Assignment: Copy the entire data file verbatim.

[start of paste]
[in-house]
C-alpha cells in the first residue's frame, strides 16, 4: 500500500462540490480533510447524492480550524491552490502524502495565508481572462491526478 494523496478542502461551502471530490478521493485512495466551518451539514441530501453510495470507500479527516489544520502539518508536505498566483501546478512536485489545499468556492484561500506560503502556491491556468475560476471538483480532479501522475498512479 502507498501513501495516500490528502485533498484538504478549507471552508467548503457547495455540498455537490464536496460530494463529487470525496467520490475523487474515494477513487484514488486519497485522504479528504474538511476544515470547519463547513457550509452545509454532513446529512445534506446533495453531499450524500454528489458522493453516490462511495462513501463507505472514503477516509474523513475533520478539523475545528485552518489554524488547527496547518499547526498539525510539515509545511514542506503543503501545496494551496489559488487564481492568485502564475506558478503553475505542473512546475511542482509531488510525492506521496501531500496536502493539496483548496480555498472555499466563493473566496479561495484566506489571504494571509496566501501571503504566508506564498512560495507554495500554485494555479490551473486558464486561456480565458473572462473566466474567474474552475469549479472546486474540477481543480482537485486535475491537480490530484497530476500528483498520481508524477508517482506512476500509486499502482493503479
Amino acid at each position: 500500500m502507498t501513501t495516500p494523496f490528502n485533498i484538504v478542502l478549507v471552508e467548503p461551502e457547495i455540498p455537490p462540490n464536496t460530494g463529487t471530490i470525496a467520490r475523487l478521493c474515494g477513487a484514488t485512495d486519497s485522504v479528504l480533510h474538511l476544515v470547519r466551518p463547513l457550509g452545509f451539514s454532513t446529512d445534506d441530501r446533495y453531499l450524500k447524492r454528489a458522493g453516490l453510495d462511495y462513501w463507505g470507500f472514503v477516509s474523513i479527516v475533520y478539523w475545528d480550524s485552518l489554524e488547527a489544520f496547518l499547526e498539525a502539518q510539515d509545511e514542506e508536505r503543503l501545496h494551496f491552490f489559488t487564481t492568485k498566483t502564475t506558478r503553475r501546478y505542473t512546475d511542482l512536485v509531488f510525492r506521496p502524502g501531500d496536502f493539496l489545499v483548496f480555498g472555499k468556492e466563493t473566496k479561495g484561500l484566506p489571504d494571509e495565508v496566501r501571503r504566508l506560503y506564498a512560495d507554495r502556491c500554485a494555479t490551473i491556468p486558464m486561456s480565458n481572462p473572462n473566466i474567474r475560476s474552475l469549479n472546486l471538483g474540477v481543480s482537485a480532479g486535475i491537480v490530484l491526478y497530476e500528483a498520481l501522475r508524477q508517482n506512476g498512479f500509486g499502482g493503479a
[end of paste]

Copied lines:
[in-house]
C-alpha cells in the first residue's frame, strides 16, 4: 500500500462540490480533510447524492480550524491552490502524502495565508481572462491526478 494523496478542502461551502471530490478521493485512495466551518451539514441530501453510495470507500479527516489544520502539518508536505498566483501546478512536485489545499468556492484561500506560503502556491491556468475560476471538483480532479501522475498512479 502507498501513501495516500490528502485533498484538504478549507471552508467548503457547495455540498455537490464536496460530494463529487470525496467520490475523487474515494477513487484514488486519497485522504479528504474538511476544515470547519463547513457550509452545509454532513446529512445534506446533495453531499450524500454528489458522493453516490462511495462513501463507505472514503477516509474523513475533520478539523475545528485552518489554524488547527496547518499547526498539525510539515509545511514542506503543503501545496494551496489559488487564481492568485502564475506558478503553475505542473512546475511542482509531488510525492506521496501531500496536502493539496483548496480555498472555499466563493473566496479561495484566506489571504494571509496566501501571503504566508506564498512560495507554495500554485494555479490551473486558464486561456480565458473572462473566466474567474474552475469549479472546486474540477481543480482537485486535475491537480490530484497530476500528483498520481508524477508517482506512476500509486499502482493503479
Amino acid at each position: 500500500m502507498t501513501t495516500p494523496f490528502n485533498i484538504v478542502l478549507v471552508e467548503p461551502e457547495i455540498p455537490p462540490n464536496t460530494g463529487t471530490i470525496a467520490r475523487l478521493c474515494g477513487a484514488t485512495d486519497s485522504v479528504l480533510h474538511l476544515v470547519r466551518p463547513l457550509g452545509f451539514s454532513t446529512d445534506d441530501r446533495y453531499l450524500k447524492r454528489a458522493g453516490l453510495d462511495y462513501w463507505g470507500f472514503v477516509s474523513i479527516v475533520y478539523w475545528d480550524s485552518l489554524e488547527a489544520f496547518l499547526e498539525a502539518q510539515d509545511e514542506e508536505r503543503l501545496h494551496f491552490f489559488t487564481t492568485k498566483t502564475t506558478r503553475r501546478y505542473t512546475d511542482l512536485v509531488f510525492r506521496p502524502g501531500d496536502f493539496l489545499v483548496f480555498g472555499k468556492e466563493t473566496k479561495g484561500l484566506p489571504d494571509e495565508v496566501r501571503r504566508l506560503y506564498a512560495d507554495r502556491c500554485a494555479t490551473i491556468p486558464m486561456s480565458n481572462p473572462n473566466i474567474r475560476s474552475l469549479n472546486l471538483g474540477v481543480s482537485a480532479g486535475i491537480v490530484l491526478y497530476e500528483a498520481l501522475r508524477q508517482n506512476g498512479f500509486g499502482g493503479a